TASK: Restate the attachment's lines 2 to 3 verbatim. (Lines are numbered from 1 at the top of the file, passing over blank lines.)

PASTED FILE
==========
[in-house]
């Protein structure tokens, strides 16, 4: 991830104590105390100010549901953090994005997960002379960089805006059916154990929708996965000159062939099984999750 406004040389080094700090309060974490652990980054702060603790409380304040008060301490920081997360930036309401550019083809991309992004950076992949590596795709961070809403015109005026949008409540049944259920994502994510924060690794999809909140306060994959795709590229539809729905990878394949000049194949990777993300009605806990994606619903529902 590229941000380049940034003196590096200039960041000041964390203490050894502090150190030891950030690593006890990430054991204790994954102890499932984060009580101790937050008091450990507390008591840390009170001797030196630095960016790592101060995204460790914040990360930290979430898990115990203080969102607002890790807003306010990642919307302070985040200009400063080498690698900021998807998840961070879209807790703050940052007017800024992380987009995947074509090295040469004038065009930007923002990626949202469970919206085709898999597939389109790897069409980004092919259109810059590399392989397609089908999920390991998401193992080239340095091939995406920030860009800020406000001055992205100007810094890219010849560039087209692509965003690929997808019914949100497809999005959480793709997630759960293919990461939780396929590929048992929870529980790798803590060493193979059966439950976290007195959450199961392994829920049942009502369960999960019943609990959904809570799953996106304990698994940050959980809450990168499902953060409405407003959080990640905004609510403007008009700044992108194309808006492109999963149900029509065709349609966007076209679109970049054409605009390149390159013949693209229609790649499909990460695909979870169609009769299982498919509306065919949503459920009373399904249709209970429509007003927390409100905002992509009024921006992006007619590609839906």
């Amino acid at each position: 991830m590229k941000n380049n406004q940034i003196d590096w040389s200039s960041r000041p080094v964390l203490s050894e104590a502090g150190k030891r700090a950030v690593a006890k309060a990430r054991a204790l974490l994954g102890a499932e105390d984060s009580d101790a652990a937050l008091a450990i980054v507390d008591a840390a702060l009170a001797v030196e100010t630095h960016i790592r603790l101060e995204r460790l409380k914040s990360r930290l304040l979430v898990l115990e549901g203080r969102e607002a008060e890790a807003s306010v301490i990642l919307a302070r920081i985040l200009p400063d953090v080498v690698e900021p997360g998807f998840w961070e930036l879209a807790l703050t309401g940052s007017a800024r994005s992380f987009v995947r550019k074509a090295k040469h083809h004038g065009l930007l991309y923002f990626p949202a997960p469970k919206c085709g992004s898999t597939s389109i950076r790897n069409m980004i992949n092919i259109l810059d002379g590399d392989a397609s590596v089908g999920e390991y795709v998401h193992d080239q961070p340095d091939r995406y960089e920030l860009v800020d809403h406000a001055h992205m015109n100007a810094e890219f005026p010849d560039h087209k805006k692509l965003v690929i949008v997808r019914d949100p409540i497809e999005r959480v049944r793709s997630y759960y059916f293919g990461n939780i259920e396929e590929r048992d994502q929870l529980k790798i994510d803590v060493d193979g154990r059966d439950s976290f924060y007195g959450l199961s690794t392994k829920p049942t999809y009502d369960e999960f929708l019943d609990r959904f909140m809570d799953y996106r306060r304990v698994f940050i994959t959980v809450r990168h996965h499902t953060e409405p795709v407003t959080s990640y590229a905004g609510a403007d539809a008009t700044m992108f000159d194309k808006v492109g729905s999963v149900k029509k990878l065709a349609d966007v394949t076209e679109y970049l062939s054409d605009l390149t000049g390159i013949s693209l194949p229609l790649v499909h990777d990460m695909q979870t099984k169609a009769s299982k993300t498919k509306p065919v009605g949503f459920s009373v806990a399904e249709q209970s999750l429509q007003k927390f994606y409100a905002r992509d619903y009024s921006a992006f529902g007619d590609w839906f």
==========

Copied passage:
């Protein structure tokens, strides 16, 4: 991830104590105390100010549901953090994005997960002379960089805006059916154990929708996965000159062939099984999750 406004040389080094700090309060974490652990980054702060603790409380304040008060301490920081997360930036309401550019083809991309992004950076992949590596795709961070809403015109005026949008409540049944259920994502994510924060690794999809909140306060994959795709590229539809729905990878394949000049194949990777993300009605806990994606619903529902 590229941000380049940034003196590096200039960041000041964390203490050894502090150190030891950030690593006890990430054991204790994954102890499932984060009580101790937050008091450990507390008591840390009170001797030196630095960016790592101060995204460790914040990360930290979430898990115990203080969102607002890790807003306010990642919307302070985040200009400063080498690698900021998807998840961070879209807790703050940052007017800024992380987009995947074509090295040469004038065009930007923002990626949202469970919206085709898999597939389109790897069409980004092919259109810059590399392989397609089908999920390991998401193992080239340095091939995406920030860009800020406000001055992205100007810094890219010849560039087209692509965003690929997808019914949100497809999005959480793709997630759960293919990461939780396929590929048992929870529980790798803590060493193979059966439950976290007195959450199961392994829920049942009502369960999960019943609990959904809570799953996106304990698994940050959980809450990168499902953060409405407003959080990640905004609510403007008009700044992108194309808006492109999963149900029509065709349609966007076209679109970049054409605009390149390159013949693209229609790649499909990460695909979870169609009769299982498919509306065919949503459920009373399904249709209970429509007003927390409100905002992509009024921006992006007619590609839906």
């Amino acid at each position: 991830m590229k941000n380049n406004q940034i003196d590096w040389s200039s960041r000041p080094v964390l203490s050894e104590a502090g150190k030891r700090a950030v690593a006890k309060a990430r054991a204790l974490l994954g102890a499932e105390d984060s009580d101790a652990a937050l008091a450990i980054v507390d008591a840390a702060l009170a001797v030196e100010t630095h960016i790592r603790l101060e995204r460790l409380k914040s990360r930290l304040l979430v898990l115990e549901g203080r969102e607002a008060e890790a807003s306010v301490i990642l919307a302070r920081i985040l200009p400063d953090v080498v690698e900021p997360g998807f998840w961070e930036l879209a807790l703050t309401g940052s007017a800024r994005s992380f987009v995947r550019k074509a090295k040469h083809h004038g065009l930007l991309y923002f990626p949202a997960p469970k919206c085709g992004s898999t597939s389109i950076r790897n069409m980004i992949n092919i259109l810059d002379g590399d392989a397609s590596v089908g999920e390991y795709v998401h193992d080239q961070p340095d091939r995406y960089e920030l860009v800020d809403h406000a001055h992205m015109n100007a810094e890219f005026p010849d560039h087209k805006k692509l965003v690929i949008v997808r019914d949100p409540i497809e999005r959480v049944r793709s997630y759960y059916f293919g990461n939780i259920e396929e590929r048992d994502q929870l529980k790798i994510d803590v060493d193979g154990r059966d439950s976290f924060y007195g959450l199961s690794t392994k829920p049942t999809y009502d369960e999960f929708l019943d609990r959904f909140m809570d799953y996106r306060r304990v698994f940050i994959t959980v809450r990168h996965h499902t953060e409405p795709v407003t959080s990640y590229a905004g609510a403007d539809a008009t700044m992108f000159d194309k808006v492109g729905s999963v149900k029509k990878l065709a349609d966007v394949t076209e679109y970049l062939s054409d605009l390149t000049g390159i013949s693209l194949p229609l790649v499909h990777d990460m695909q979870t099984k169609a009769s299982k993300t498919k509306p065919v009605g949503f459920s009373v806990a399904e249709q209970s999750l429509q007003k927390f994606y409100a905002r992509d619903y009024s921006a992006f529902g007619d590609w839906f």